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Toxic relationship: Ecological injustice on the Anacostia
“See that fish there. Back in the early ‘60s or ‘70s, you didn’t see catfish like that.”
John Swan pulls his hook out of the mouth of what he estimates to be a 20-pound catfish. For now, it flops around on the grass. “A few years ago you could come down here and stay all day—catfish will bite anything—but you couldn’t hardly catch anything.”
Swan has been fishing from the bank of the Anacostia River for 49 years. He said he’s watched the river become clearer—and the fish become healthier—ever since the 1990s.
“There weren’t many fish in here. It was too polluted,” he said. “There wasn’t enough oxygen in the water. And the fish you caught, they were sick.”
According to Julie Lawson, Communications and Campaigns Manager at the Anacostia Watershed Society, the river’s quality degraded sharply in the post-World War II era. She referenced an unfinished concrete structure jutting off of the Kingman Island, begun in the 1930s, that was originally intended as a water gate to create a lake during high tide. “To me, that indicates that D.C. residents thought it was viable to have a swimming beach on the Anacostia,” she said, “whereas now, that’s shocking.”
The river became progressively more polluted in subsequent decades, until a new wave of development along the waterfront—and the erection of the Nationals stadium a bit farther afield—spurred awareness beyond a small group of community activists.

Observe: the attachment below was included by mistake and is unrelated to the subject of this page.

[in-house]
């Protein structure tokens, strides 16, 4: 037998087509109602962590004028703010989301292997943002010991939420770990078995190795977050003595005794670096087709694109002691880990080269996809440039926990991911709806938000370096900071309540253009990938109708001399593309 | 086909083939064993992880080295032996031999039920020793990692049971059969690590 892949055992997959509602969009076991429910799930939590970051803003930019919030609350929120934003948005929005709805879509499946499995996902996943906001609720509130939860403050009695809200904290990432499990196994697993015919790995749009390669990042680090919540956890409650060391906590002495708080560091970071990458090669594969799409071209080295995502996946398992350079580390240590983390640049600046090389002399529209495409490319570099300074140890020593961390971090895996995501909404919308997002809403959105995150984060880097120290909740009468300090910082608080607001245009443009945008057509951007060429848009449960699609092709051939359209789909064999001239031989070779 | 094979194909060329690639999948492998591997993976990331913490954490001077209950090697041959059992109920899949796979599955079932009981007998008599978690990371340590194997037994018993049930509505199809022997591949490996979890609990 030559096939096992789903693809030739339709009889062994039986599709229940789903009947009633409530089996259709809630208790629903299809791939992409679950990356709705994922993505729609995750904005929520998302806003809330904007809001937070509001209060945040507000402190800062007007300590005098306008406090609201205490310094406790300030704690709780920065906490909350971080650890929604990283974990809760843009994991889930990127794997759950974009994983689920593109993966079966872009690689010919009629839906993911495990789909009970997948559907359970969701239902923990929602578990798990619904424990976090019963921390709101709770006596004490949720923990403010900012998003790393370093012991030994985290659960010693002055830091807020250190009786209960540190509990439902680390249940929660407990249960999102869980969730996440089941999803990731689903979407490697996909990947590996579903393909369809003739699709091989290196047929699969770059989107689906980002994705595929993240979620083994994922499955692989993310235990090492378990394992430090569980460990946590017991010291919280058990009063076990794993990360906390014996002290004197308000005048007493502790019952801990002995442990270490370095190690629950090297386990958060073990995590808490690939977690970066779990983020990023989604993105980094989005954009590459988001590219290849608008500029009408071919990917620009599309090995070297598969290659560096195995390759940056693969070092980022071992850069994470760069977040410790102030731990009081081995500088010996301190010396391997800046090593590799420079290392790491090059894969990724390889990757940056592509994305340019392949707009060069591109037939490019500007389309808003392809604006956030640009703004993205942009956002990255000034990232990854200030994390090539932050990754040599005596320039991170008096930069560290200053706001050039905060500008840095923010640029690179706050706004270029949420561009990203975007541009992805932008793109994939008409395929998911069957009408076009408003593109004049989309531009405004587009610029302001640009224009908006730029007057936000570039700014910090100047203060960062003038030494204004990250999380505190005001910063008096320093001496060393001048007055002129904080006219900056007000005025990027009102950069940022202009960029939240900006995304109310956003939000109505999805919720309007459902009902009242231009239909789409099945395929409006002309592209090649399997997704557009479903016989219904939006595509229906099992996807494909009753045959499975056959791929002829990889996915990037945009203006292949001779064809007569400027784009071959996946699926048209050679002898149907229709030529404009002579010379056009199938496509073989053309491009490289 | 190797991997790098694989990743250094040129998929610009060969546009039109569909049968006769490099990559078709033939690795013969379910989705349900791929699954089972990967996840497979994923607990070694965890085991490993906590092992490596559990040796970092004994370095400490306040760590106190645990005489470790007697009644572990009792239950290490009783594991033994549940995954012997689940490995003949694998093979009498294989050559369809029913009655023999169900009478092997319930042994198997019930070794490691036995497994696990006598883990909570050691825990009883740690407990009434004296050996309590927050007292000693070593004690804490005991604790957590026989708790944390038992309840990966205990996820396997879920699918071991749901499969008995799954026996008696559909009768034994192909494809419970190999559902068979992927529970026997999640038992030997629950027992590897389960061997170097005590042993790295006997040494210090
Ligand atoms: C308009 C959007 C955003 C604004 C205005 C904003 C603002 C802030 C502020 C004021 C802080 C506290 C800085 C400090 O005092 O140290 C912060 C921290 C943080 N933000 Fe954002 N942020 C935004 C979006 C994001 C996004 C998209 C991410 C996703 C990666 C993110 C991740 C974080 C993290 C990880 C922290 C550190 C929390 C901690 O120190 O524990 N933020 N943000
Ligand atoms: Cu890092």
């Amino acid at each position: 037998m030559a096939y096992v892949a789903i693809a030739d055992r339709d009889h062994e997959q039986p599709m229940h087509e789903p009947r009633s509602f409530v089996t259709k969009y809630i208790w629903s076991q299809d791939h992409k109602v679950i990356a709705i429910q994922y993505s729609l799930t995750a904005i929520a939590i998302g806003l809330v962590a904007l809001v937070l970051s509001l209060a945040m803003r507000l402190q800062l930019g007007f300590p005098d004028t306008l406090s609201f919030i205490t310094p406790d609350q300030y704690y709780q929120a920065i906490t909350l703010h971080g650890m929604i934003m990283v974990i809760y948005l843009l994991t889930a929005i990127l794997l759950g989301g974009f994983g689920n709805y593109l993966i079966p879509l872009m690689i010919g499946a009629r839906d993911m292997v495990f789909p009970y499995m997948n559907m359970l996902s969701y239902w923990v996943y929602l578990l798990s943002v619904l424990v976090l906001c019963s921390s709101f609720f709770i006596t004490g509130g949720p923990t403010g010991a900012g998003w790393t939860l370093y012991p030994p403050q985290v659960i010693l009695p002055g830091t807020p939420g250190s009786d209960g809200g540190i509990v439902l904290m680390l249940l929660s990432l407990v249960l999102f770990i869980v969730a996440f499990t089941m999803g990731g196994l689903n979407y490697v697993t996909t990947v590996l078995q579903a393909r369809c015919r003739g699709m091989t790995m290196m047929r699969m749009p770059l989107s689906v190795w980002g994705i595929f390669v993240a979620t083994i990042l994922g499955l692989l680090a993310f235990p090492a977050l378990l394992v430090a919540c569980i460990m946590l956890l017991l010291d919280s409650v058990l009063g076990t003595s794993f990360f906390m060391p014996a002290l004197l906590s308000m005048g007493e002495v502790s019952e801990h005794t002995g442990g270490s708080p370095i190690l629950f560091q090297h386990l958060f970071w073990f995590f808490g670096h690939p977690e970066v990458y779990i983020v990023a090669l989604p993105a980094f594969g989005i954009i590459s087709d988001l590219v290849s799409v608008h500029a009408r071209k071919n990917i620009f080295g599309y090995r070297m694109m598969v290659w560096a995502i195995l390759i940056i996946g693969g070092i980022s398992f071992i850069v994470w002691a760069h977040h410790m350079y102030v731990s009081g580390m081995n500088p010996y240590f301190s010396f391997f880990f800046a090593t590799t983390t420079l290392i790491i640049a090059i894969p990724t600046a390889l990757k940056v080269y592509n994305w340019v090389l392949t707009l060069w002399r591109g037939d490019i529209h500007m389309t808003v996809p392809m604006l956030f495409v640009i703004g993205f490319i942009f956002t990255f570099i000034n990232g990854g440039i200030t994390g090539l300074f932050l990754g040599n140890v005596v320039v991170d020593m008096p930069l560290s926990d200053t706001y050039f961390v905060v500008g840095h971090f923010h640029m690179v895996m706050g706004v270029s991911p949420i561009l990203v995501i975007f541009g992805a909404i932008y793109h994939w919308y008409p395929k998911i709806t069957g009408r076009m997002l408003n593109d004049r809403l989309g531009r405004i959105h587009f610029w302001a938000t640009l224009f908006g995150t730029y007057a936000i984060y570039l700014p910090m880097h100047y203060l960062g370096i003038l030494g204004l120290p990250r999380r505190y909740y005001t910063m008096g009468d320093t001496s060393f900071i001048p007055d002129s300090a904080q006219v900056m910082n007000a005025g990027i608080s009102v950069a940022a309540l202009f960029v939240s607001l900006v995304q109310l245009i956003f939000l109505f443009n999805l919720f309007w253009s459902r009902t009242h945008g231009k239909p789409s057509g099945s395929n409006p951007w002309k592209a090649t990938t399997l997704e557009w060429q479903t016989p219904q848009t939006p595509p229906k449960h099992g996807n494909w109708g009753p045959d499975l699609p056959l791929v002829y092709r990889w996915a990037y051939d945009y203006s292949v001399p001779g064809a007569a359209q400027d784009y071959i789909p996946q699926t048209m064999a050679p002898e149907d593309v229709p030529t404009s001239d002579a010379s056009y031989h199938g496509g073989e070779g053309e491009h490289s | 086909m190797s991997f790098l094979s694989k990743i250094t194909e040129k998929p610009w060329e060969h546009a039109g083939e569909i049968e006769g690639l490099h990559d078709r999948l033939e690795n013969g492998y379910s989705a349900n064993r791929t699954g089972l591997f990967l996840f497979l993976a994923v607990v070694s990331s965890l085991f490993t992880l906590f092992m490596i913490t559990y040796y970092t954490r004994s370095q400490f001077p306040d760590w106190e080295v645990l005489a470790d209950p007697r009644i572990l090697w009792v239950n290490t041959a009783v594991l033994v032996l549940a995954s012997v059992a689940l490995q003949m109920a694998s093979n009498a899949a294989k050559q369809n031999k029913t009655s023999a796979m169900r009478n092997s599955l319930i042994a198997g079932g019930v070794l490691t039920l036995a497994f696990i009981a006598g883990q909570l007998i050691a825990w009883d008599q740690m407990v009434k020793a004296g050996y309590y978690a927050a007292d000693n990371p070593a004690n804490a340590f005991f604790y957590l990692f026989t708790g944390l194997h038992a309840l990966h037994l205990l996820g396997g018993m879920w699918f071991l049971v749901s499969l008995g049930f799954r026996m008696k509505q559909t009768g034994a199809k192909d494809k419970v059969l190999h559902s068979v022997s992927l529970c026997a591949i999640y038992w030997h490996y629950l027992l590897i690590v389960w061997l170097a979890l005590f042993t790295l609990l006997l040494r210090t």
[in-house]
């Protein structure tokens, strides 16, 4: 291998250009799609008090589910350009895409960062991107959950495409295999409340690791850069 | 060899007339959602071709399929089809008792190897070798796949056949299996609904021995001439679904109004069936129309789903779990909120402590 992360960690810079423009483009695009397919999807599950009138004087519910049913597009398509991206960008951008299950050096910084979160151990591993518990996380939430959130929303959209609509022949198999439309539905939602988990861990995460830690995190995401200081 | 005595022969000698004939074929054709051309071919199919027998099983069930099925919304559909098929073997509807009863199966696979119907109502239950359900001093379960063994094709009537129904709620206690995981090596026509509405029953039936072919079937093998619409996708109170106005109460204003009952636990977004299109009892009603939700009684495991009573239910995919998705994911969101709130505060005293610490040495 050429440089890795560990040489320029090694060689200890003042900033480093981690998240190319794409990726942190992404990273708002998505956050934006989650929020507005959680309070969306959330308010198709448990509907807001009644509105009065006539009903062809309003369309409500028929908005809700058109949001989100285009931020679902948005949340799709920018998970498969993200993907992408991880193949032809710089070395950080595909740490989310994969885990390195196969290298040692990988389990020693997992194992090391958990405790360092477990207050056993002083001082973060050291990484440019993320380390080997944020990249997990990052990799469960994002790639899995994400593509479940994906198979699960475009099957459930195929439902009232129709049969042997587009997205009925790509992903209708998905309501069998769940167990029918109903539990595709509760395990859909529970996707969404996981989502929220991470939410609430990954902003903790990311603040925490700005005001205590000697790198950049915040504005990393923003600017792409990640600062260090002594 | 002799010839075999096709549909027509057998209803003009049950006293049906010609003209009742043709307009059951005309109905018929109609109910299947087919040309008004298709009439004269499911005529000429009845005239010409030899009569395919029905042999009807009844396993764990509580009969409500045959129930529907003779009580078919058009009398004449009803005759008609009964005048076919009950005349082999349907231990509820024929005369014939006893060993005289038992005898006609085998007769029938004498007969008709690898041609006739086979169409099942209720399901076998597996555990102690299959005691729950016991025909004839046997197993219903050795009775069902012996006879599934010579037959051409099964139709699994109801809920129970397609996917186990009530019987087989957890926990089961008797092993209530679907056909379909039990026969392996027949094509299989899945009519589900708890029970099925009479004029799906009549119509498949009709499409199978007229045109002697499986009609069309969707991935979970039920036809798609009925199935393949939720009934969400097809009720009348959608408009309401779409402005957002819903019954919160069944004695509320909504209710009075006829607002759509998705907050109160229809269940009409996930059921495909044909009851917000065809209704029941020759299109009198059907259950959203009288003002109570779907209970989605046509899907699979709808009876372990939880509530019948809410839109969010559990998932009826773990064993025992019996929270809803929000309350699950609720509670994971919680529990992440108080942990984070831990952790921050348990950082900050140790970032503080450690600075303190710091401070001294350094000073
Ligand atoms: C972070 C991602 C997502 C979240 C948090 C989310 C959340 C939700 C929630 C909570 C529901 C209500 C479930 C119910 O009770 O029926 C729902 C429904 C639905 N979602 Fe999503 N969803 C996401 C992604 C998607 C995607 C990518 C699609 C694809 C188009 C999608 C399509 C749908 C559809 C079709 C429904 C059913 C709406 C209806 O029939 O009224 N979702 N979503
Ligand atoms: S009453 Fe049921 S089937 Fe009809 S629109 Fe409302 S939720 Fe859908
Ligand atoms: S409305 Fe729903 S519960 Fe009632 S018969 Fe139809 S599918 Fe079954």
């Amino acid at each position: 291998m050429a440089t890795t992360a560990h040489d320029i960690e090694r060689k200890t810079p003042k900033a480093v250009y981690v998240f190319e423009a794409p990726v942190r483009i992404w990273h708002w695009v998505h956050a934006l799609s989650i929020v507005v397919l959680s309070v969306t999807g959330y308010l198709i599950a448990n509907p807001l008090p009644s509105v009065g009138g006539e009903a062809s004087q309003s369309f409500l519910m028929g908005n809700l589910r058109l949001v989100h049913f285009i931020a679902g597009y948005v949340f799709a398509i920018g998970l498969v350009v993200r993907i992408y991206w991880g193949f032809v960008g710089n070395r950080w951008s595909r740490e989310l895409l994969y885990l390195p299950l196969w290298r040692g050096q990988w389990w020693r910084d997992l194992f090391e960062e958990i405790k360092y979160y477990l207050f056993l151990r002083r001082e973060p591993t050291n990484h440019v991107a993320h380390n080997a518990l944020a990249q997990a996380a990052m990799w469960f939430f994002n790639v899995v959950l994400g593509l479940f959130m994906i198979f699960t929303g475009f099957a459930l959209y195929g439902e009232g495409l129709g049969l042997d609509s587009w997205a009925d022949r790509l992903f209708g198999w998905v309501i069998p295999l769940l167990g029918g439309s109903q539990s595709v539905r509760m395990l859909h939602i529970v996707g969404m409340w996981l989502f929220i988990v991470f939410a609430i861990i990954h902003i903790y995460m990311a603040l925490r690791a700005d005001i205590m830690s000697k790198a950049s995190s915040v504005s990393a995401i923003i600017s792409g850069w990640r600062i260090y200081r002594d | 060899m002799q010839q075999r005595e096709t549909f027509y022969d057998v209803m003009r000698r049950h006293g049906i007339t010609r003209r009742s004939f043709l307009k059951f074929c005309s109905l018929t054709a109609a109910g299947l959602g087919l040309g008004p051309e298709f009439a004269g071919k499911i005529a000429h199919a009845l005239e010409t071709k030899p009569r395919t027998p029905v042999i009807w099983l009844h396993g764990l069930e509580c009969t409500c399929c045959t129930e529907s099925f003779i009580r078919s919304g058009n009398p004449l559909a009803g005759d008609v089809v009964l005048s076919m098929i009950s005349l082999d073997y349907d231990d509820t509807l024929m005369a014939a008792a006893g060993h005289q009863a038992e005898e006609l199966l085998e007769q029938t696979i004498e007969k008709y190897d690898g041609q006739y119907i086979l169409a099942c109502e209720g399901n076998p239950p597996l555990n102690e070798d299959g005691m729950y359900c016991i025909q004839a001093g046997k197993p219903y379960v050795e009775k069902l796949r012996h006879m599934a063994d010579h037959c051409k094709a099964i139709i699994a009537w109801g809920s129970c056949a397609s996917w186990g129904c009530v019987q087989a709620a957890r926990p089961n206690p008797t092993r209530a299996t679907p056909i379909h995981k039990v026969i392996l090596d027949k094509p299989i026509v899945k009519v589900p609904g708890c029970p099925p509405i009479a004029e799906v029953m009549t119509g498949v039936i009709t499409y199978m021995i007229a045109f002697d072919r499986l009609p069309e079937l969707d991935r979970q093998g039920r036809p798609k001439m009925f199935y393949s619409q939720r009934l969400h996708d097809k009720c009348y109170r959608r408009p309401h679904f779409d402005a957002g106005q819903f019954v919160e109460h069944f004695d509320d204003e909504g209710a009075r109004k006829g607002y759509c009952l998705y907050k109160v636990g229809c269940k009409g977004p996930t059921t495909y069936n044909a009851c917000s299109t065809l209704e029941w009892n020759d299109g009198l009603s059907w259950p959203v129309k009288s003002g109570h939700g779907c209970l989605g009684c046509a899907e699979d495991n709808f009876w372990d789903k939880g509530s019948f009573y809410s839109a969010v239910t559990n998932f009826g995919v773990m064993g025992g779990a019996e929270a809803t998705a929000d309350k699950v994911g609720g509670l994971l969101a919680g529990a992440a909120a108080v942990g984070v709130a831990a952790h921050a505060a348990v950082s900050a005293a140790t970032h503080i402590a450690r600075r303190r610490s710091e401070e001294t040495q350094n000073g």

Ironically, the Anacostia’s struggle with sediment pollution, which blocks out light, strangling the growth of vegetation and fish, was brought about by the first big wave of development about 100 years ago, when concrete began to edge out the natural landscape that kept the storm water at bay.
“The Anacostia Waterfront Initiative [a development project administered by the District government] was a big turning point,” said Lawson. This was an indication that key players outside the community were starting to pay attention to the state of the Anacostia.
Mike Bolinder, of the Anacostia Riverkeeper Society, said residents are skeptical about the benefits of this development spurt; after all, outside investment is often a harbinger of gentrification and the attendant rent and cost of living spikes. But as far as the Anacostia is concerned, with development came private stakeholders with an interest in beautifying the visibly polluted river. As Lawson put it, “You’re not going to buy a million-dollar condo overlooking a cesspool.”
Even though Anacostia fish populations, like orange carp and dark green bass, may have regained some of their vibrancy, Swan said there is also a growing awareness among his fellow fishermen of the river’s toxicity. “These fish are big and strong,” he said, looking back at the fish still flopping its tail against the grass. “But you can’t eat them—cancer.”
According to Swan, public awareness about the extent of the river’s pollution has discouraged watershed residents from consuming fish they catch there. Specifically, he said people have taken note of media coverage of the dangers of consuming toxic fish.